Generic name: flurandrenolide
Dosage form: cream and ointment
This dosage information does not include all the information needed to use Cordran safely and effectively. See full prescribing information for Cordran.
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Topical corticosteroids are generally applied to the affected area as a thin film 1 to 4 times daily, depending on the severity of the condition.
For moist lesions, a small quantity of the cream should be rubbed gently into the affected areas 2 or 3 times a day. For dry, scaly lesions, the ointment is applied as a thin film to affected areas 2 or 3 times daily.
Occlusive dressings may be used for the management of psoriasis or recalcitrant conditions.
If an infection develops, the use of occlusive dressings should be discontinued and appropriate antimicrobial therapy instituted.
Use With Occlusive Dressings
The technique of occlusive dressings (for management of psoriasis and other persistent dermatoses) is as follows:
Remove as much as possible of the superficial scaling before applying Cordran SP Cream or Cordran Ointment. Soaking in a bath will help soften the scales and permit easier removal by brushing, picking, or rubbing.
Rub Cordran SP Cream or Cordran Ointment thoroughly into the affected areas.
Cover with an occlusive plastic film, such as polyethylene, Saran Wrap™, or Handi-Wrap®. (When Cordran SP Cream is used, added moisture may be provided by placing a slightly dampened cloth or gauze over the lesion before the plastic film is applied.)
Seal the edges to adjacent normal skin with tape or hold in place by a gauze wrapping.
For convenience, the patient may remove the dressing during the day. The dressing should then be reapplied each night.
For daytime therapy, the condition may be treated by rubbing Cordran SP Cream or Cordran Ointment sparingly into the affected areas.
In more resistant cases, leaving the dressing in place for 3 to 4 days at a time may result in a better response.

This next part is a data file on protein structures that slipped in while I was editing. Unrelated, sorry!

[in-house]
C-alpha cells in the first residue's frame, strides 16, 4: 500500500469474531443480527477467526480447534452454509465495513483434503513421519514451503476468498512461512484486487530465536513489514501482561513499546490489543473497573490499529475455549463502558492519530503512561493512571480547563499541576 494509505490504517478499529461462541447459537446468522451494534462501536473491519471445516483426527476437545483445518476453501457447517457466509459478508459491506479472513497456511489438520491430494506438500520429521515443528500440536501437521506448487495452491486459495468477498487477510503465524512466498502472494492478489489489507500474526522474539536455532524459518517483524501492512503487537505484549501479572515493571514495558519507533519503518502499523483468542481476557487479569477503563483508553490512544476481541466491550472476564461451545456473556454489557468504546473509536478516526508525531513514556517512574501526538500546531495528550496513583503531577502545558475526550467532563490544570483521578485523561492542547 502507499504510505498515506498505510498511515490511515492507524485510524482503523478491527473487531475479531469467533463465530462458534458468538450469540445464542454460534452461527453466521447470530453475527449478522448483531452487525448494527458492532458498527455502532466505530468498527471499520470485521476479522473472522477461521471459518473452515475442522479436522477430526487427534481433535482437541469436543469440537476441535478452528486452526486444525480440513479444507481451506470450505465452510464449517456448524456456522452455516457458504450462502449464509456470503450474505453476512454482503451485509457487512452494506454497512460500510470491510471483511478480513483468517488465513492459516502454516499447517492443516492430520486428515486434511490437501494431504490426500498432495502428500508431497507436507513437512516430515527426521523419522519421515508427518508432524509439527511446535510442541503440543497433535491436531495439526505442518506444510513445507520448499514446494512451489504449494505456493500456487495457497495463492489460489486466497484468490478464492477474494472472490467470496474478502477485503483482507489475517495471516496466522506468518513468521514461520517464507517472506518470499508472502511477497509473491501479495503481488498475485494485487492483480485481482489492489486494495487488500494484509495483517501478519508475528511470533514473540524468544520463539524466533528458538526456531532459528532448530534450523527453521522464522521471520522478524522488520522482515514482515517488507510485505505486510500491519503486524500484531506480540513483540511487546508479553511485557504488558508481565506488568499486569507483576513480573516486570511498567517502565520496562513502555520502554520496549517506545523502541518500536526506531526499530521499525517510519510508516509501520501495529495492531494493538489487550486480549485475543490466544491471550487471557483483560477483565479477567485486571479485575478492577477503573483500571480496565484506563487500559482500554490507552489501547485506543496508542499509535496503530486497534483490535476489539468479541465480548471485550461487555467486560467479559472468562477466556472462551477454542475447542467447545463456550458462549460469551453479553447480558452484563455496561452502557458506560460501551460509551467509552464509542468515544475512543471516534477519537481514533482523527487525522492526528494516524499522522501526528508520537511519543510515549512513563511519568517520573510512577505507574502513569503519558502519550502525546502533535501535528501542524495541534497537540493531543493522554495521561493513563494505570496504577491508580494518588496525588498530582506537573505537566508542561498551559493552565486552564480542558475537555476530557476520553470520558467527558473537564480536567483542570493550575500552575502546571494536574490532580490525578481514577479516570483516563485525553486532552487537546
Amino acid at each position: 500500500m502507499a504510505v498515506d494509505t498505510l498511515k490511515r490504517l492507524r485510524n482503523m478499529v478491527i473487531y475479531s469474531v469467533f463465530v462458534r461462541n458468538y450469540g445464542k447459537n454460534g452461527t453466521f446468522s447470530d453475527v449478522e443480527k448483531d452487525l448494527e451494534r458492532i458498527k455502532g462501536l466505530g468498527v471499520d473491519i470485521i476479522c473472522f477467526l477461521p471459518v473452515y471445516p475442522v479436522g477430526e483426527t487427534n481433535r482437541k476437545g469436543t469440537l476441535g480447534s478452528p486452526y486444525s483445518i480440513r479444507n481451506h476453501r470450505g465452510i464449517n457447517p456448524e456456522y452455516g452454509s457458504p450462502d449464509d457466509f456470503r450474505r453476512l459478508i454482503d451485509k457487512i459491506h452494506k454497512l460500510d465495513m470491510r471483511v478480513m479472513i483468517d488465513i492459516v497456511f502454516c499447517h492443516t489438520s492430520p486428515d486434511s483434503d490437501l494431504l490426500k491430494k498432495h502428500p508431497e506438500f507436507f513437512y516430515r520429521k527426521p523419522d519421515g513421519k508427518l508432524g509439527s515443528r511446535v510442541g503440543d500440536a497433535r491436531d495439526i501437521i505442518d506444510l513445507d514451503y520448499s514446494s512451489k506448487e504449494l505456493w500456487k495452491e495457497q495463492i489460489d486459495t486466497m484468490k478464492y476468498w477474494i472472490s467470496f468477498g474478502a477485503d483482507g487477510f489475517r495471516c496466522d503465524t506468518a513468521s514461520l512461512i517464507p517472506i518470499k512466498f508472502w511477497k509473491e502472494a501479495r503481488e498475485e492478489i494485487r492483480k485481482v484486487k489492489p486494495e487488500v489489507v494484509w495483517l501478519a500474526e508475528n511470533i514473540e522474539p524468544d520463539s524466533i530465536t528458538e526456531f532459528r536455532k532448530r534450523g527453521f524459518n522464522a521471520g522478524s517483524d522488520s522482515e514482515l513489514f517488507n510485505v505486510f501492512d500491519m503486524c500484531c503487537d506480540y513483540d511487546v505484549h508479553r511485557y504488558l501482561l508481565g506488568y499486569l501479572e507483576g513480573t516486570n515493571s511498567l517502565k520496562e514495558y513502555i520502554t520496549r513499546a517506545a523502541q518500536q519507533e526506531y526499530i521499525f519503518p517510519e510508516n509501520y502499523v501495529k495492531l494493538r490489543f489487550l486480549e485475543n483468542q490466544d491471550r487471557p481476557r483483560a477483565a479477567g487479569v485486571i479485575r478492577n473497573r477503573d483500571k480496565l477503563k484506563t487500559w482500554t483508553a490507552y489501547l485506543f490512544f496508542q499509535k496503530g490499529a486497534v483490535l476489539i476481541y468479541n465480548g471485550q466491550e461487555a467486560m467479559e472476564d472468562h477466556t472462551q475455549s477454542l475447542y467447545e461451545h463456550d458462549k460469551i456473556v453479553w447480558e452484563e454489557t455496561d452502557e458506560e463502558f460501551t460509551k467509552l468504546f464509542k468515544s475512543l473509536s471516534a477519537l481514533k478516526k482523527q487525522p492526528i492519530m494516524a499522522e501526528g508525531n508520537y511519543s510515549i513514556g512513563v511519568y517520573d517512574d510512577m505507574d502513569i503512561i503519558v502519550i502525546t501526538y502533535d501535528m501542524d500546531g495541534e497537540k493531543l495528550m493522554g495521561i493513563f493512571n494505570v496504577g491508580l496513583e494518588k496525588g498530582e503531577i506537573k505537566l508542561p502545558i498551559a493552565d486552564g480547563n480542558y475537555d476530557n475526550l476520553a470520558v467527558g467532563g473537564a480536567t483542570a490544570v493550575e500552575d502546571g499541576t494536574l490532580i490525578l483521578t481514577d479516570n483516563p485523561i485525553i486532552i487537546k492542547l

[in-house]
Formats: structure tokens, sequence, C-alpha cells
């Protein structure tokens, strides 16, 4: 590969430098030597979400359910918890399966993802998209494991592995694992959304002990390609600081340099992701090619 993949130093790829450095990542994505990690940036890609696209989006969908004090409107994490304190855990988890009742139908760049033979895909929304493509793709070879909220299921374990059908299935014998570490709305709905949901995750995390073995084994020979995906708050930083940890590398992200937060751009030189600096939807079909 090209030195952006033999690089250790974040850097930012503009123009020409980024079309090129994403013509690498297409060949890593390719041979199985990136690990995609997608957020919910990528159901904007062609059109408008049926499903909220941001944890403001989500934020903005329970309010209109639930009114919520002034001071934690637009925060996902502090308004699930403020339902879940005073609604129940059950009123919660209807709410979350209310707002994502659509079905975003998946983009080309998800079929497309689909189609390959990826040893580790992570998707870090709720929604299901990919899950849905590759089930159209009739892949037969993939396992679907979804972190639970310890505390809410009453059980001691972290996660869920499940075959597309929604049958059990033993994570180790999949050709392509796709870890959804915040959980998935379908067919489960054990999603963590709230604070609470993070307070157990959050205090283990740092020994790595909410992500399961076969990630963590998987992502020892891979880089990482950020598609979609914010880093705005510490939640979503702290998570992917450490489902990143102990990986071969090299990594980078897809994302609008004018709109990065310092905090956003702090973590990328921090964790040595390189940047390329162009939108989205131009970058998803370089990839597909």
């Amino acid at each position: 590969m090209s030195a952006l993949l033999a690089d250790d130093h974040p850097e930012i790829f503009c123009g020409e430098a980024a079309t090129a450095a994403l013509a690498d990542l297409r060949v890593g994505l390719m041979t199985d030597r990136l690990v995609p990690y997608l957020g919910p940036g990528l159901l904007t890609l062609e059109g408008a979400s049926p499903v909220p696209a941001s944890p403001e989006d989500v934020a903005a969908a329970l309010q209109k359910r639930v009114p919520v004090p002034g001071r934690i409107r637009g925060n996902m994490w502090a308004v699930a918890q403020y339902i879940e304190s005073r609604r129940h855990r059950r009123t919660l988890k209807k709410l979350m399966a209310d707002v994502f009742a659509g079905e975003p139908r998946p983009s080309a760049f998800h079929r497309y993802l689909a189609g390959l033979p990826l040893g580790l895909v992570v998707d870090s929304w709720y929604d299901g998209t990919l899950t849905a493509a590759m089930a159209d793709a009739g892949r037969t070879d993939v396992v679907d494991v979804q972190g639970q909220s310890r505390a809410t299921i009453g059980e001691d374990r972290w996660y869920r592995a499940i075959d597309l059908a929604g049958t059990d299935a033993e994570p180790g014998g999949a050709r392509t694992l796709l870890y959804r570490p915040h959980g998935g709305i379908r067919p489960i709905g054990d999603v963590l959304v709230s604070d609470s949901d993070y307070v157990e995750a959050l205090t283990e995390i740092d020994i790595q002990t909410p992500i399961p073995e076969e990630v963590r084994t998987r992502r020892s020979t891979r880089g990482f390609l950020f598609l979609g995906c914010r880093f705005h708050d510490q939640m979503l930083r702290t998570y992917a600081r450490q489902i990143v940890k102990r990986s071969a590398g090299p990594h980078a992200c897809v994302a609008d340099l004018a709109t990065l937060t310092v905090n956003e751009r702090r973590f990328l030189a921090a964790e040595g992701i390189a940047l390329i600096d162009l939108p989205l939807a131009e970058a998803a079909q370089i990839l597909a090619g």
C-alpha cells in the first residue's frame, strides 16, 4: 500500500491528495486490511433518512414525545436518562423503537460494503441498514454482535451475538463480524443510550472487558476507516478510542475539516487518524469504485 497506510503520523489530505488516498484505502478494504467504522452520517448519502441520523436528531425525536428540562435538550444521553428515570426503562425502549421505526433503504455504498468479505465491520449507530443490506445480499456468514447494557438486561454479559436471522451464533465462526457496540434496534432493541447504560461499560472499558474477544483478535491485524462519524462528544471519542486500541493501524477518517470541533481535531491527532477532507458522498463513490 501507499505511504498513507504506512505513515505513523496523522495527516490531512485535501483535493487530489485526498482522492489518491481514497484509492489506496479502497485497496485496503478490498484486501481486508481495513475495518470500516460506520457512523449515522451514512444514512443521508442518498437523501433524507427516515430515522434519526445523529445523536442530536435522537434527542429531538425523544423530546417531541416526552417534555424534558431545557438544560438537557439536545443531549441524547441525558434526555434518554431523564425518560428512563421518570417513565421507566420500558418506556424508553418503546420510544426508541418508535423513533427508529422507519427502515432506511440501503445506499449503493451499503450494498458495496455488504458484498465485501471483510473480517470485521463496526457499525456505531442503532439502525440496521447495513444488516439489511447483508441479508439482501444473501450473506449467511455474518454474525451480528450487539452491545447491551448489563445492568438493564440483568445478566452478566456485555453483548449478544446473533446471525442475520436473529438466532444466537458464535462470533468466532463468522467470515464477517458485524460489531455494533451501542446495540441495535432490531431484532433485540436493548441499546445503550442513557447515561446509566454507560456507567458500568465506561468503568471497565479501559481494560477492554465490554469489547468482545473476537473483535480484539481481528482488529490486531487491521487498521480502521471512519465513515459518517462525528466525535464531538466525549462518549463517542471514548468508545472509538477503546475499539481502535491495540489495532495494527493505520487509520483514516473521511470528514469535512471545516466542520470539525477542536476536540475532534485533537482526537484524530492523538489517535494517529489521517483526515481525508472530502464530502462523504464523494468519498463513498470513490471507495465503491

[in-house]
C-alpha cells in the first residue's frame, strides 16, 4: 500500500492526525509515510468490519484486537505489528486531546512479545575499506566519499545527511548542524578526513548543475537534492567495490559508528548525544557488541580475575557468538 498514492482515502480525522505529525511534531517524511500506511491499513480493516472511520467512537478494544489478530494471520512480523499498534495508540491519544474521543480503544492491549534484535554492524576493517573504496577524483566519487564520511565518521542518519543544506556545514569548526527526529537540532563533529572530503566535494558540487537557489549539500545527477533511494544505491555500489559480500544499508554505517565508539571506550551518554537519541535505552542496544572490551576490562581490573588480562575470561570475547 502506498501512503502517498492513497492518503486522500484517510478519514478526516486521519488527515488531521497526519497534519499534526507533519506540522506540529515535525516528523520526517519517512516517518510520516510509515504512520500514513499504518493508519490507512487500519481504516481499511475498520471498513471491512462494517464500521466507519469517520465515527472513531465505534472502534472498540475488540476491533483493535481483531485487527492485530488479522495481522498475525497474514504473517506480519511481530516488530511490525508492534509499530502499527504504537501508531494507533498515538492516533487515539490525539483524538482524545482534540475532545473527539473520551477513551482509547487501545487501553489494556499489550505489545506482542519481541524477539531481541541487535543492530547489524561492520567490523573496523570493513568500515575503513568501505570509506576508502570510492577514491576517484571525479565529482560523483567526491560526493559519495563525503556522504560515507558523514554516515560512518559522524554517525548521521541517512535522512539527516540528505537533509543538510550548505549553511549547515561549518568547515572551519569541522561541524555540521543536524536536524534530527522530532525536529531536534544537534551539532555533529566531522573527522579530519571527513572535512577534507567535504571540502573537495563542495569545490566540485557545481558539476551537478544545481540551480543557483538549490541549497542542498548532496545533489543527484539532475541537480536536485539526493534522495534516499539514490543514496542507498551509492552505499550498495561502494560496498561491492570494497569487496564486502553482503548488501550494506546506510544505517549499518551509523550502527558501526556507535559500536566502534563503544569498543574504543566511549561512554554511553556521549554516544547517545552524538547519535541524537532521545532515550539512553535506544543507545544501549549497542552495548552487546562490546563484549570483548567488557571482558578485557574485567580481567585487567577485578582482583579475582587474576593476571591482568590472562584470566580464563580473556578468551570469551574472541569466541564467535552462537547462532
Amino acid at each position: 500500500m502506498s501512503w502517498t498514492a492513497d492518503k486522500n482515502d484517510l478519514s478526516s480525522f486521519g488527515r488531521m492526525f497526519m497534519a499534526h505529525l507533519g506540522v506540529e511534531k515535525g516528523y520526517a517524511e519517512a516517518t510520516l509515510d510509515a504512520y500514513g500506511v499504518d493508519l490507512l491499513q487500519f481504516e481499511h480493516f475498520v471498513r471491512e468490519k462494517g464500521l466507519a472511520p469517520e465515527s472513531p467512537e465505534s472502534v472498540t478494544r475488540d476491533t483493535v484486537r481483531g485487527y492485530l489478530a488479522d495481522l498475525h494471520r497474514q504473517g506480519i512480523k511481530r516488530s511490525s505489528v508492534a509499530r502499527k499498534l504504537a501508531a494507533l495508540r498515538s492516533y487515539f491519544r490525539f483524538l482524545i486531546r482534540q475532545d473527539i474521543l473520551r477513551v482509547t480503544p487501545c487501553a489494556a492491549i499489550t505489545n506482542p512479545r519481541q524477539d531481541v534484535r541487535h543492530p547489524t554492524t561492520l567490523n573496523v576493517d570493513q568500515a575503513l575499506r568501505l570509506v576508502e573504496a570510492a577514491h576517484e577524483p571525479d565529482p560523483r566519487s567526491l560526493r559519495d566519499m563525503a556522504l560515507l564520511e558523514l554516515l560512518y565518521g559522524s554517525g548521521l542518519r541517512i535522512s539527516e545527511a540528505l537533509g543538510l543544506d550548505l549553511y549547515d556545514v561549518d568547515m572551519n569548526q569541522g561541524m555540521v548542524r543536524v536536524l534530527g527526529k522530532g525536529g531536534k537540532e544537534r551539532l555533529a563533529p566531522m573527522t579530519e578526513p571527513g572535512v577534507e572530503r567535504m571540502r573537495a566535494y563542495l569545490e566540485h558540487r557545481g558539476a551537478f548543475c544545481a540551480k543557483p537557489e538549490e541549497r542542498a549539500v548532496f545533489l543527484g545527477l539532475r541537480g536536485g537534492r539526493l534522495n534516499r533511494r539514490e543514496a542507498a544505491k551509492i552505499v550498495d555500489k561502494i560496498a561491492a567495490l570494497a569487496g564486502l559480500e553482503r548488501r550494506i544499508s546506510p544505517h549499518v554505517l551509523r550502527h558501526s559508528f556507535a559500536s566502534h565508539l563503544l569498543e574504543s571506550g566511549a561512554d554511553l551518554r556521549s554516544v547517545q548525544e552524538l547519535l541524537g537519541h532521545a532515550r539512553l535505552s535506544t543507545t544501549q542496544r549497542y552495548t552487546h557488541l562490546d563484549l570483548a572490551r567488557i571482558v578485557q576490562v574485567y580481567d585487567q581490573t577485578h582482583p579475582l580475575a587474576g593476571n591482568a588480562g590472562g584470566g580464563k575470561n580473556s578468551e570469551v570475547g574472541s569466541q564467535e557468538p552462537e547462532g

Thin polyethylene gloves are suitable for treatment of the hands and fingers; plastic garment bags may be utilized for treating lesions on the trunk or buttocks. A tight shower cap is useful in treating lesions on the scalp.
Occlusive Dressings Have the Following Advantages—
Percutaneous penetration of the corticosteroid is enhanced.
Medication is concentrated on the areas of skin where it is most needed.
This method of administration frequently is more effective in very resistant dermatoses than is the conventional application of Cordran.
Precautions to Be Observed in Therapy With Occlusive Dressings—Treatment should be continued for at least a few days after clearing of the lesions. If it is stopped too soon, a relapse may occur. Reinstitution of treatment frequently will cause remission.
Because of the increased hazard of secondary infection from resistant strains of staphylococci among hospitalized patients, it is suggested that the use of occlusive plastic films for corticosteroid therapy in such cases be restricted.
Generally, occlusive dressings should not be used on weeping, or exudative, lesions.
When large areas of the body are covered, thermal homeostasis may be impaired. If elevation of body temperature occurs, use of the occlusive dressing should be discontinued.
Rarely, a patient may develop miliaria, folliculitis, or a sensitivity to either the particular dressing material or a combination of Cordran and the occlusive dressing. If miliaria or folliculitis occurs, use of the occlusive dressing should be discontinued. Treatment by inunction with a corticosteroid such as Cordran may be continued. If the sensitivity is caused by the particular material of the dressing, substitution of a different material may be tried.
Warnings—Some plastic films are readily flammable. Patients should be cautioned against the use of any such material.
When plastic films are used on pediatric patients, the persons caring for the patients must be reminded of the danger of suffocation if the plastic material accidentally covers the face.